“So far, we haven’t done anything to promote Spanish universities in the UK,” says José Manuel Martínez Sierra, general director at the Universidad.es Foundation. But this is about to change.
Even while Spain itself battles with precarious economic instability and austerity measures, the government’s Strategy University 2015 is investing in the internationalization of the country’s campuses – actively recruiting students from around the world. Universidad.es Foundation, for example, is working with the British Council, and set to start a promotional tour of Scottish universities.
Individual institutions are also doing their bit to spread the word. Sally Averill is director of IE University’s UK office, which opened this year to support the growing number of UK applicants – both Spanish-speaking and not.
“I don’t think it matters,” says Averill. “The degree is taught in English and it’s an international environment. Students are encouraged to take Spanish classes, though, because the aim is for them to be at least bilingual when they finish the course.”
To that end, IE’s first and second-year students even receive a scholarship to study at the university’s Language Centre. As Sierra says, “One of the attractions for international students, even when they are learning in English, is the opportunity to learn Spanish. It’s an increasingly important language internationally, and a bridge to Latin America. At the moment, the most relevant aspects for international students coming to Spain are the language, the quality of education, and the low price”.
At Spanish universities, British students pay the same as Spanish students. According to studyabroaduniversities.com, the cost of a bachelor’s degree is about £872 a year – compared to the UK’s new £9,000 maximum. And even though degrees at private institutions, such as IE, are considerably more expensive, many give large scholarships and/or fellowships to encourage international students – many equaling up to a 50% reduction in tuition fees.
Source: “It’s time for students to cheer ‘viva Espana’”. The Independent, May 26, 2011.
3) OVER THE COUNTER – In Australia, new kids on the block for English test results.
Back in 2008, education broker IDP Australia paid over $28 million to become the sole owner of the International English Language Testing System in Australia. Since then, they have held the monopoly for English testing for the entire country.
This is no longer the case.
Two weeks ago, Australia’s Immigration Minister Chris Bowen announced that three new tests – the Test of English as a Foreign Language (TOEFL), the Pearson Test of English Academic, and the Cambridge English: Advanced Exam (CAE) – would be recognized for international student visa applications.
Already, the other tests are being welcomed as both cheaper (in the case of the TOEFL and Pearson) and more accurate alternatives to the old IELTS exam.
One English language teacher, for example, was quoted by The Australian newspaper as calling the CAE a “more valid academically [and] harder to fake” test than IELTS, which is considered to be more profit-driven.
Besides losing its cozy monopoly on student visas – a shift which will no doubt result in lost business to the other companies – IDP is also facing the general unraveling of Australia’s previous business model, which sold education as a pathway to a skilled migration visa. With a shot at one of these visas less likely, IDP was already seeing a dip in demand for IELTS tests – even before the new competitors moved in.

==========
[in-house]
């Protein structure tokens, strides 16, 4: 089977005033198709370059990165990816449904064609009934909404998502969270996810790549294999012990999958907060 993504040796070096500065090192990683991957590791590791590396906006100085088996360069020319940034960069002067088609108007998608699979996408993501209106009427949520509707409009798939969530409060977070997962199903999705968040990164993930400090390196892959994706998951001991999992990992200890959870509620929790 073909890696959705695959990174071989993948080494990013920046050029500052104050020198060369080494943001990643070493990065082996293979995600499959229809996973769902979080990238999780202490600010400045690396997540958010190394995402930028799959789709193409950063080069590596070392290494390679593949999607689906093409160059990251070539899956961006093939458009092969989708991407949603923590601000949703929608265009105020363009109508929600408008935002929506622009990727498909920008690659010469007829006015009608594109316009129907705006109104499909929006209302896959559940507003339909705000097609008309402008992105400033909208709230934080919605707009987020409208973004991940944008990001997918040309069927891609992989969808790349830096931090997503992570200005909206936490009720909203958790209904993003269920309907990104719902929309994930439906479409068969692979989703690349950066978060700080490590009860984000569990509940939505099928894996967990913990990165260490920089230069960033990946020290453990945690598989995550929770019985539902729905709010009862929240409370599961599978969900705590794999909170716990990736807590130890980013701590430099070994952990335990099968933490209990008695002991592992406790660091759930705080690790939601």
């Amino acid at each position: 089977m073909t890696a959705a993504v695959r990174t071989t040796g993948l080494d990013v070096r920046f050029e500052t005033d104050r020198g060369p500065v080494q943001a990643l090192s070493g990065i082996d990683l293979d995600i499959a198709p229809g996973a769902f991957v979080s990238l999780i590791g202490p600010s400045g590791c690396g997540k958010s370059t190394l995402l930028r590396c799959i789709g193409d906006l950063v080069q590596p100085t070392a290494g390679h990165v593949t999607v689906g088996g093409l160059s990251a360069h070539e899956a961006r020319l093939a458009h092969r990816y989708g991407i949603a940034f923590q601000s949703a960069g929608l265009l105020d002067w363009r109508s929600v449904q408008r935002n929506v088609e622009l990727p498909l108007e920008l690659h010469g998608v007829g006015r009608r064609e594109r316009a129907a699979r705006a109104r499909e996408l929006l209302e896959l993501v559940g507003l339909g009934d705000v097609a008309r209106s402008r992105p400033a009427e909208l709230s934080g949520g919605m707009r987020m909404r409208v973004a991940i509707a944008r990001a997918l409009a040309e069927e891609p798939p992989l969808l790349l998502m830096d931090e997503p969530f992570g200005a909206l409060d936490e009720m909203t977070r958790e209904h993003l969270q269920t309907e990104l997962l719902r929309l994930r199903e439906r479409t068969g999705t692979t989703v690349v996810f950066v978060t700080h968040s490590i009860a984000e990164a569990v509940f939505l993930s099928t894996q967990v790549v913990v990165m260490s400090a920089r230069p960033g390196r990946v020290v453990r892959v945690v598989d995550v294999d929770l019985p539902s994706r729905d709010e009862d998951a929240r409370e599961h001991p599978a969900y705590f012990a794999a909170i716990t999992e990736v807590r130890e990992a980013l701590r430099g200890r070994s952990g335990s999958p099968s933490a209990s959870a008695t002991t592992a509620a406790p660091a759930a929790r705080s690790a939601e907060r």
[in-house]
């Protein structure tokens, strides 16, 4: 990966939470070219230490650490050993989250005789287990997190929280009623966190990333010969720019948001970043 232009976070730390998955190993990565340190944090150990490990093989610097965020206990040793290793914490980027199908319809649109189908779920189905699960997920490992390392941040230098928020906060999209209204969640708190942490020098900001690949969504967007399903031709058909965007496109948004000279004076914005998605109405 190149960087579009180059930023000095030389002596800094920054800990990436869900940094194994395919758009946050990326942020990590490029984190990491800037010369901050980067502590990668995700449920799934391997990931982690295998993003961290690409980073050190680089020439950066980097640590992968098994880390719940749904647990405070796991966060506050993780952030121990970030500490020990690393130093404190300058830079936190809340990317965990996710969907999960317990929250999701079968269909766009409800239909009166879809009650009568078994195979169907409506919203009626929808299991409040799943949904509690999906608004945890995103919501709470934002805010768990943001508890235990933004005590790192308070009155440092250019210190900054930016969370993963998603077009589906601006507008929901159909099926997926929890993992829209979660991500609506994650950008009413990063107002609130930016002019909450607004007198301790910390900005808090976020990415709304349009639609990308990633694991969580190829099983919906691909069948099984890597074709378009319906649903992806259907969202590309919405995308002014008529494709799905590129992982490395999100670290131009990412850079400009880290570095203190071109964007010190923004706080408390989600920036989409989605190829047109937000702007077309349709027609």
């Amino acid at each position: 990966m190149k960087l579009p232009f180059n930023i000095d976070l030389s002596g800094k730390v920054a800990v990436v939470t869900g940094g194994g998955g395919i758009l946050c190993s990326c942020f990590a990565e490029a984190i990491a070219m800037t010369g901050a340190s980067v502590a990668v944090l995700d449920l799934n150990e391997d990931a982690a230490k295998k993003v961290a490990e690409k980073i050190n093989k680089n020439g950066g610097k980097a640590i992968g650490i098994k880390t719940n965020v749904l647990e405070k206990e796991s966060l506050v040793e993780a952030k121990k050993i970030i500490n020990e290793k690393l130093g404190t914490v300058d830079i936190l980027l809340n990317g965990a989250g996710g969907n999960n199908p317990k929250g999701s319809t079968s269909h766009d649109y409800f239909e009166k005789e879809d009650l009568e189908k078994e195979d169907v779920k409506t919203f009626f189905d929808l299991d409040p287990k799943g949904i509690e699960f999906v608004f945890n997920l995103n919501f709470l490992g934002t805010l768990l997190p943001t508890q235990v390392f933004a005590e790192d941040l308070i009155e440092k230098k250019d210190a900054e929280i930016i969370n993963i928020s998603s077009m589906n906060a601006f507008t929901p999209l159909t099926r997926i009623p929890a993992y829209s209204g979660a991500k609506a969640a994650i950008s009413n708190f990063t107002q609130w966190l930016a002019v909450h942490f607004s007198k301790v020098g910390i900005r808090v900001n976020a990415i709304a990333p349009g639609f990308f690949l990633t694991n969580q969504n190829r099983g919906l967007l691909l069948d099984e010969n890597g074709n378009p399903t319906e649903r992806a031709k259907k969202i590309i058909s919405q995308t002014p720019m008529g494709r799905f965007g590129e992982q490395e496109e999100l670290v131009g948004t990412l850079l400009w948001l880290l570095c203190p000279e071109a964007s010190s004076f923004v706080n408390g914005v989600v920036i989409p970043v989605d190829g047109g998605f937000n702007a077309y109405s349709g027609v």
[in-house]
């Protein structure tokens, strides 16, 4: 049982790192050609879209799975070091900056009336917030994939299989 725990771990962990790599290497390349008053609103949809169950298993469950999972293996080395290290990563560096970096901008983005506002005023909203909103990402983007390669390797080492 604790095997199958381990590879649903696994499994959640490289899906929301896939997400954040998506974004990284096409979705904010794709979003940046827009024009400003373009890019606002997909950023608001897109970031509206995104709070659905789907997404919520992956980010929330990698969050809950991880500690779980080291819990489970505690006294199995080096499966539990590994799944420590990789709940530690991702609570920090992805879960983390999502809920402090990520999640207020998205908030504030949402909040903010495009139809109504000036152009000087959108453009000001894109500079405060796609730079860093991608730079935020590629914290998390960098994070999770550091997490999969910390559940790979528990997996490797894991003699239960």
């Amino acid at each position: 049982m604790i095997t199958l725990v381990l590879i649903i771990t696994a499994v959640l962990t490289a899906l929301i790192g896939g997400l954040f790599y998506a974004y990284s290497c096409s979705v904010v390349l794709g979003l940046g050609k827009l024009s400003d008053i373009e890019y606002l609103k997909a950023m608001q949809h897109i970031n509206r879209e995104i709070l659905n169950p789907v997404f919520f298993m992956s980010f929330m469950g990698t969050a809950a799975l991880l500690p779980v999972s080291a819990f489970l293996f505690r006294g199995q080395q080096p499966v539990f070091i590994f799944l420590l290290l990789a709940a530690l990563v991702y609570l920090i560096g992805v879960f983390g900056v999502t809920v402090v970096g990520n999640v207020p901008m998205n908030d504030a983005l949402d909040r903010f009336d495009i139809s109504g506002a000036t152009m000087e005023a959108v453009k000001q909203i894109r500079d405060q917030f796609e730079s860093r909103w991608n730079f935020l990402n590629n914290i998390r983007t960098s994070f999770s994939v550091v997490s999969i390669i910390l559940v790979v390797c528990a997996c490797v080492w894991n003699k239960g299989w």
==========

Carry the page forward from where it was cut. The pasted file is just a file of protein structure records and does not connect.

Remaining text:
“The pool of people in Australia who are wanting to stay on [as graduates turned skilled migrants] is actually getting smaller,” admits IDP Chief Executive, Tony Pollock.
Pollock does, however, still believe there are good growth prospects for English language testing outside the visa-specific market, specifically when it comes to professional and educational settings. In other words – IDP is not going anywhere.
“We still think IELTS has a very bright future,” he says. “We have not changed any of the guidance that we give to our shareholders as a result of this decision [by Mr Bowen].”
Source: “New rival in English testing”. The Australian, May 25, 2011.
4) GLOBE TIPPING – Google for Travel, Part Two: Taking the guess-work out of guessing
Planning a trip from your computer?
Check out the second half (last week we gave you the first five) of our top Google search tips for travellers, designed to help make your trip planning simpler and more efficient:
6. Looking for somewhere new to eat? Just enter the type of food you want, along with the town name, and Google will display its results directly on a map, along with directions for getting there. Try it now: Search for “sushi in Vancouver” on Google Maps.
7. Get quick currency conversions. For example: Just type “£10 in €”, “£10 in euros”, or “ten pounds in euros” to see the latest exchange rate.
8. Want to know the time… anywhere? Just type in “time” and the name of the nearest city you’re interested in. It’s particularly useful when making overseas calls.
9. Flight Tracker: To see if your flight will be on time, simply type “flight status” and the flight number straight into Google.
10. Plot your trip using My Maps – a feature of Google Maps that lets you personalize a map by adding your own icons. Before your trip, use this tool to mark all the hotels you’re considering, along with all the sights you want to see. Then decide on the hotel in the most convenient location. You can also share My Maps with others, or when the trip’s over, use it as a virtual scrapbook: adding more icons, text, photos or videos. To see an example, google “Travel guide Hawaii”.
Source: “Google search tips and tricks”. IOL Travel, May 17, 2011.